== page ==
Pierre (Hardy Krüger) was a pilot in Vietnam, but a tragedy left him mentally shattered and when he returned home to France with Madeleine (Nicole Courcel), the nurse who had fallen in love with him at the army hospital where she tended to his wounds, he had lost part of his memory, possibly not such a bad thing when killing a child with his crashing plane is what triggered his trauma in the first place. Now he spends his days wandering the streets, which is what he does tonight when a girl at the railway station catches his eye...
That's not a grown-up girl, that's a child of eleven years old, and when he starts to follow her and her father when he takes her to the convent school he is going to abandon her in, we worry for the kid. The thing was, Pierre would never harm the girl, whose name is Cybele (Patricia Gozzi), but for a while we don't know that, which brings tension from one angle, and then from another when those about him begin to have their suspicions about his interest in her. That's where the tragic aspect is brought up, and there were plenty of those around at the time who were very affected by how this resolved itself.
It even won the Academy Award for Best Foreign Language Film, which should offer some idea of the esteem director Serge Bourguignon was held in at when this proved an international arthouse hit. That was not to last for him, as his next works were nowhere near as popular, and he had dropped out of the business, and indeed out of sight completely, by the end of the sixties. Which leaves us with this fable-like film, which like him saw its cachet drop until there were but a few dedicated film buffs who might have heard of, or even seen it, and the ones who thought it was a pat and schmaltzy effort numbered among them.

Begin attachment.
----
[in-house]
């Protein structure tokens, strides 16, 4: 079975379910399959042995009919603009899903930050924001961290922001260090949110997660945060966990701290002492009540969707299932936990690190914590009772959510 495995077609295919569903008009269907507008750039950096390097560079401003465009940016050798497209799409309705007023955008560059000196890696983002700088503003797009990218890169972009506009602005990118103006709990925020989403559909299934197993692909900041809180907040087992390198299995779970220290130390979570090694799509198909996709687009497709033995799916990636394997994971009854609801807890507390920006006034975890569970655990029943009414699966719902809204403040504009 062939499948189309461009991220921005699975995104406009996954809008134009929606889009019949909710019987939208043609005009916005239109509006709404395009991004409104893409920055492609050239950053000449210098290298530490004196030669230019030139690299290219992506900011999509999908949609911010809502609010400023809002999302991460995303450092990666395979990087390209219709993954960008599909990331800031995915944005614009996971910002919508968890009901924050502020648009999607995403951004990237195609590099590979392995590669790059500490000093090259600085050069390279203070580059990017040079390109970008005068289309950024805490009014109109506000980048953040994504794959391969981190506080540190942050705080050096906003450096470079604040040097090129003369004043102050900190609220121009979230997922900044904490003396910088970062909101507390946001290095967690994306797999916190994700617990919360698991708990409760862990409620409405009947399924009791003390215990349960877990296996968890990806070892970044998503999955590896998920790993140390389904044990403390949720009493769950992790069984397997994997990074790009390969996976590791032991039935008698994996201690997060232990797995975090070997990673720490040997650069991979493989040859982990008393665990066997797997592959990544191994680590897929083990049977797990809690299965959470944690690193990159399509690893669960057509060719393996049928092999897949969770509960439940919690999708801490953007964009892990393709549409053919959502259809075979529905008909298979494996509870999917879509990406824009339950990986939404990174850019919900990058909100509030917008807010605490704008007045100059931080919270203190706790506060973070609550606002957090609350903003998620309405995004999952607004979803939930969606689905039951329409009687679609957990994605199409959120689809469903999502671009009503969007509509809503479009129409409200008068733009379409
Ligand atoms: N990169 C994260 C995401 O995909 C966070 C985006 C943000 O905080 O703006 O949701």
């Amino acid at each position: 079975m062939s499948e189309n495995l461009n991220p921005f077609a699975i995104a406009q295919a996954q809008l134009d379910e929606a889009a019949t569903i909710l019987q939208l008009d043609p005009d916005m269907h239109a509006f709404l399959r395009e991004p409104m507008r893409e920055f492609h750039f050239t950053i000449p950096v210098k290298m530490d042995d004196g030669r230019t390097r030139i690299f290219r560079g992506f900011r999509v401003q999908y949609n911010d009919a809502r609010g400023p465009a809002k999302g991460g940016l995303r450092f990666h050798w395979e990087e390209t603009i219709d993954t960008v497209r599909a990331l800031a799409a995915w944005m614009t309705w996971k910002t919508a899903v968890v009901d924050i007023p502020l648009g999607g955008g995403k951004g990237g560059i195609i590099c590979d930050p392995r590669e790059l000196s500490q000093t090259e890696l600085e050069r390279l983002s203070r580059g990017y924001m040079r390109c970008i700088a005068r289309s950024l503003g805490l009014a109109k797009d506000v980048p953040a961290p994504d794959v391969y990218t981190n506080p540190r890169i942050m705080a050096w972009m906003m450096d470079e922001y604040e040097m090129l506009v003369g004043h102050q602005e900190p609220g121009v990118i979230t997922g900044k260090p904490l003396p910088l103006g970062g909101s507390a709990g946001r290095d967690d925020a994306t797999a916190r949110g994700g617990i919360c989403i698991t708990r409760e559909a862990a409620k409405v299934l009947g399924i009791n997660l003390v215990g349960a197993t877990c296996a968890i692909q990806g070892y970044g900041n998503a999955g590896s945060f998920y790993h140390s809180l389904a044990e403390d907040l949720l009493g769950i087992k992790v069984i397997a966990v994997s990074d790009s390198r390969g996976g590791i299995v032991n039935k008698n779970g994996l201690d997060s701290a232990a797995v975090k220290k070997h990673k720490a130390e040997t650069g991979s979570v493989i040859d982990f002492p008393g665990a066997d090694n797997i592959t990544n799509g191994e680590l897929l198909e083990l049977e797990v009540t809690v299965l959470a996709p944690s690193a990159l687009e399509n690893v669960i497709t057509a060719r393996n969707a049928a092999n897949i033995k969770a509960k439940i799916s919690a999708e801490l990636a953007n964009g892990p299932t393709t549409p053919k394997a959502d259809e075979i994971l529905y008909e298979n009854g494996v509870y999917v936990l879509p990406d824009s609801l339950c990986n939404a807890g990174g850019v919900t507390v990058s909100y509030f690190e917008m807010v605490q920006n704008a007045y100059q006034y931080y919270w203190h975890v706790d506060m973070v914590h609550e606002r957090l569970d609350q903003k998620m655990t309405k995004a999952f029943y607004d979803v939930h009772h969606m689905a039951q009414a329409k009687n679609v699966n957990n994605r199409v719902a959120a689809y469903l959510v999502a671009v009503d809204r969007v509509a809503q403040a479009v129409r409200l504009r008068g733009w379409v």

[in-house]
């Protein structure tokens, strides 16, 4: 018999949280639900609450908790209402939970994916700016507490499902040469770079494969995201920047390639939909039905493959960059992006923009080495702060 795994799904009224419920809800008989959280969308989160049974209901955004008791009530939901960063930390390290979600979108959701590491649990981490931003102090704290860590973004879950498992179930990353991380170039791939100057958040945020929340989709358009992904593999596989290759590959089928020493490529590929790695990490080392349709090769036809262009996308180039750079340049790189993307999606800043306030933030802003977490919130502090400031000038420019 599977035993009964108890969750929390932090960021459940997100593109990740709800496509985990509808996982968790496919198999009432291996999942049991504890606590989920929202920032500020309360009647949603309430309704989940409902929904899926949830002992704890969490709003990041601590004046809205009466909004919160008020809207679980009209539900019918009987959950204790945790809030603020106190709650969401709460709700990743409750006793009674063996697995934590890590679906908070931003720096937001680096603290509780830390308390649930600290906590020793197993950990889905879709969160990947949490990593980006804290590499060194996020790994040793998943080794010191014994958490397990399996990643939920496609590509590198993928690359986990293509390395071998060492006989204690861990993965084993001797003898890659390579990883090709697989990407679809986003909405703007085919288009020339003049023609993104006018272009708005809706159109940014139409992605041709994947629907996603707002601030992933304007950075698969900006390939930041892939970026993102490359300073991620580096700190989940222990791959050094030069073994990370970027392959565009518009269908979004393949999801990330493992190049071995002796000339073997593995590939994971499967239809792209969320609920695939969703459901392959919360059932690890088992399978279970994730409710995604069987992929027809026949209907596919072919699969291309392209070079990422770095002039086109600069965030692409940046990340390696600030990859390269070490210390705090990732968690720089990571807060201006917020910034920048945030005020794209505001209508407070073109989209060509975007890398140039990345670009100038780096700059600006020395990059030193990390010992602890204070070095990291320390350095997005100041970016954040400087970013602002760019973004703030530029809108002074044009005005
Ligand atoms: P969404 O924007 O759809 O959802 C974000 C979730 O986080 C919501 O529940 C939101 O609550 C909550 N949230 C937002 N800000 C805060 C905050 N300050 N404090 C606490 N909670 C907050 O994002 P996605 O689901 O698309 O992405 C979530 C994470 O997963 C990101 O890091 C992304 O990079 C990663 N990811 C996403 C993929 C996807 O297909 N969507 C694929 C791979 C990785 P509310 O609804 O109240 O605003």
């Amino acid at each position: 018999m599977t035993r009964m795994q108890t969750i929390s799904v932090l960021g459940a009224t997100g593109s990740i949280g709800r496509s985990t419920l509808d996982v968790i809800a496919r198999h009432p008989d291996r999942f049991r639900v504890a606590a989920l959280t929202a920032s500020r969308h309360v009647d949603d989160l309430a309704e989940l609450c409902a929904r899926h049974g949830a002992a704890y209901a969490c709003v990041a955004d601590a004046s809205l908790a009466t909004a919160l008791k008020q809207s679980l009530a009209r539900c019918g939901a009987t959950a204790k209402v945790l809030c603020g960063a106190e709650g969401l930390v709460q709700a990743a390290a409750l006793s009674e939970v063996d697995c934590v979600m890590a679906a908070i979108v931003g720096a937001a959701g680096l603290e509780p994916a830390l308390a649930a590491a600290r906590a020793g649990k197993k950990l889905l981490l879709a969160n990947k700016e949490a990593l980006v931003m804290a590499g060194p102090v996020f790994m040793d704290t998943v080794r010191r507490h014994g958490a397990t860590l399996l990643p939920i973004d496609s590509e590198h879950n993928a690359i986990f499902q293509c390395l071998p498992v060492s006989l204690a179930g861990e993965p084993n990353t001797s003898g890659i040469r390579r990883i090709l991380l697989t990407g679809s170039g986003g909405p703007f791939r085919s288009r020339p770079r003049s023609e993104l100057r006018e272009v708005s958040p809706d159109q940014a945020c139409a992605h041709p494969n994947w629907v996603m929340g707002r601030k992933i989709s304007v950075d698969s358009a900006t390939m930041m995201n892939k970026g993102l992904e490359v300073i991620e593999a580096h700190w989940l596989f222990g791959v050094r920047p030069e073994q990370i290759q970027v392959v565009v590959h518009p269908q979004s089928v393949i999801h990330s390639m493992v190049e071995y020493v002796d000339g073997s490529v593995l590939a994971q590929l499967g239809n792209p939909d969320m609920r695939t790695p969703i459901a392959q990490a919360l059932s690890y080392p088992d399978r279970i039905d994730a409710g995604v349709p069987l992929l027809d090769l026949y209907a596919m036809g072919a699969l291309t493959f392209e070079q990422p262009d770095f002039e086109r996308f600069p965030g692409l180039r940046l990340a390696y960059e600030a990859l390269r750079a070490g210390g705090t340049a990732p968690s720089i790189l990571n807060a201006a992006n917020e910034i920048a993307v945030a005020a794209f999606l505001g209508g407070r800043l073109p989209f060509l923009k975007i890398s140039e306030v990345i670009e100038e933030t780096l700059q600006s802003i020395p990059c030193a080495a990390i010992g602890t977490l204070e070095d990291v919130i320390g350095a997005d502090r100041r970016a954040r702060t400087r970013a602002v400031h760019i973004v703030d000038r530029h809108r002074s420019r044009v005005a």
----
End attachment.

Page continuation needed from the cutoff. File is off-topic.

It's true that as a modern fairy tale, Sundays and Cybele was rather heavy-footed rather than a light sprinkling of sad-eyed pixie dust on the harsh world Pierre found himself trying to get to grips with (setting it at Christmas only underlines the creaky tweeness). But that was not to say it was deserving of its obscurity, as there were some nice observations based on character here, such as the way Pierre fears his life is ruined and has no future, whereas he finds hope in his friendship with the girl who has her whole life stretching ahead of her and is thrilled with the possibilities. She dreams of becoming a doctor to make Pierre feel better, or marrying him when she is eighteen.
We can tell that this relationship, however innocent, will not stand up to the scrutiny of the more cynical environment around them, and though they play in the local park (Pierre bluffed his way to seeing Cybele by claiming he was her father to the nuns in charge) they are noticed and people get suspicious. Madeleine is no less disturbed when she discovers where her boyfriend spends his Sundays, but she comes to acknowledge the uncomplicated companionship of the child is not having a detrimental effect on him. Would that everyone else thought the same, and we're not entirely comfortable here either as the story plays with our expectations, such as the scenes where Pierre pushes over a child messing about with Cybele, or starts a brawl on dodgems at the fairground. It's just that he has been so damaged by his experiences, unconsciously hoping to make amends for killing one child by making another happier, that he was never going to truly fit in, and if the moves towards tearjerking are clunky, you do feel sad at the way it ends. Music by Maurice Jarre.